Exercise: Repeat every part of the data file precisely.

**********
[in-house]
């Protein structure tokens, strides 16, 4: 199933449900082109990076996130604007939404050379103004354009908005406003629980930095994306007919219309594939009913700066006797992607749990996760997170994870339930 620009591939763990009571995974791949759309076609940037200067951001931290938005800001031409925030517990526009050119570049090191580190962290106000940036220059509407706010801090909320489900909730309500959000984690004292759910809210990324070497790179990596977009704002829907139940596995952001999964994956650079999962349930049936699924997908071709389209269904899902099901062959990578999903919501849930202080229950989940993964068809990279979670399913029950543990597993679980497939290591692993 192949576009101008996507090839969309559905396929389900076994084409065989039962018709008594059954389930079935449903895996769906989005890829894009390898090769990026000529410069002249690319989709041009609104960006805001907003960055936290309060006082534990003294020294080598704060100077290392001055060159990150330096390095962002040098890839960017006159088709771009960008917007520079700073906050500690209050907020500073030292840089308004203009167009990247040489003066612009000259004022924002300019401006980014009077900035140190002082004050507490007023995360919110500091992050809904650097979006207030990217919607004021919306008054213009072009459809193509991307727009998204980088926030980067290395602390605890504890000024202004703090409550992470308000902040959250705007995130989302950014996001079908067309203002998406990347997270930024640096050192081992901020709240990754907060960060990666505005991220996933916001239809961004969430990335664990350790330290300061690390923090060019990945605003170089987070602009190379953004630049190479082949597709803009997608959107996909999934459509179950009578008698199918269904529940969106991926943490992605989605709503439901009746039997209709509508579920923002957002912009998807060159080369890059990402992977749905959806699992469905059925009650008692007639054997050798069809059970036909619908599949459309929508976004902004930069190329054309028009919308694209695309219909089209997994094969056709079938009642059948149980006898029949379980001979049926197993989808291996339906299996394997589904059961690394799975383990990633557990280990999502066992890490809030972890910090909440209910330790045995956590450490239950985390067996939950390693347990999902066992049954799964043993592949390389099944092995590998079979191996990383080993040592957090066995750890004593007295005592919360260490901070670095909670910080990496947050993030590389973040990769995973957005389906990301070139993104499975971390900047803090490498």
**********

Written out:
[in-house]
């Protein structure tokens, strides 16, 4: 199933449900082109990076996130604007939404050379103004354009908005406003629980930095994306007919219309594939009913700066006797992607749990996760997170994870339930 620009591939763990009571995974791949759309076609940037200067951001931290938005800001031409925030517990526009050119570049090191580190962290106000940036220059509407706010801090909320489900909730309500959000984690004292759910809210990324070497790179990596977009704002829907139940596995952001999964994956650079999962349930049936699924997908071709389209269904899902099901062959990578999903919501849930202080229950989940993964068809990279979670399913029950543990597993679980497939290591692993 192949576009101008996507090839969309559905396929389900076994084409065989039962018709008594059954389930079935449903895996769906989005890829894009390898090769990026000529410069002249690319989709041009609104960006805001907003960055936290309060006082534990003294020294080598704060100077290392001055060159990150330096390095962002040098890839960017006159088709771009960008917007520079700073906050500690209050907020500073030292840089308004203009167009990247040489003066612009000259004022924002300019401006980014009077900035140190002082004050507490007023995360919110500091992050809904650097979006207030990217919607004021919306008054213009072009459809193509991307727009998204980088926030980067290395602390605890504890000024202004703090409550992470308000902040959250705007995130989302950014996001079908067309203002998406990347997270930024640096050192081992901020709240990754907060960060990666505005991220996933916001239809961004969430990335664990350790330290300061690390923090060019990945605003170089987070602009190379953004630049190479082949597709803009997608959107996909999934459509179950009578008698199918269904529940969106991926943490992605989605709503439901009746039997209709509508579920923002957002912009998807060159080369890059990402992977749905959806699992469905059925009650008692007639054997050798069809059970036909619908599949459309929508976004902004930069190329054309028009919308694209695309219909089209997994094969056709079938009642059948149980006898029949379980001979049926197993989808291996339906299996394997589904059961690394799975383990990633557990280990999502066992890490809030972890910090909440209910330790045995956590450490239950985390067996939950390693347990999902066992049954799964043993592949390389099944092995590998079979191996990383080993040592957090066995750890004593007295005592919360260490901070670095909670910080990496947050993030590389973040990769995973957005389906990301070139993104499975971390900047803090490498």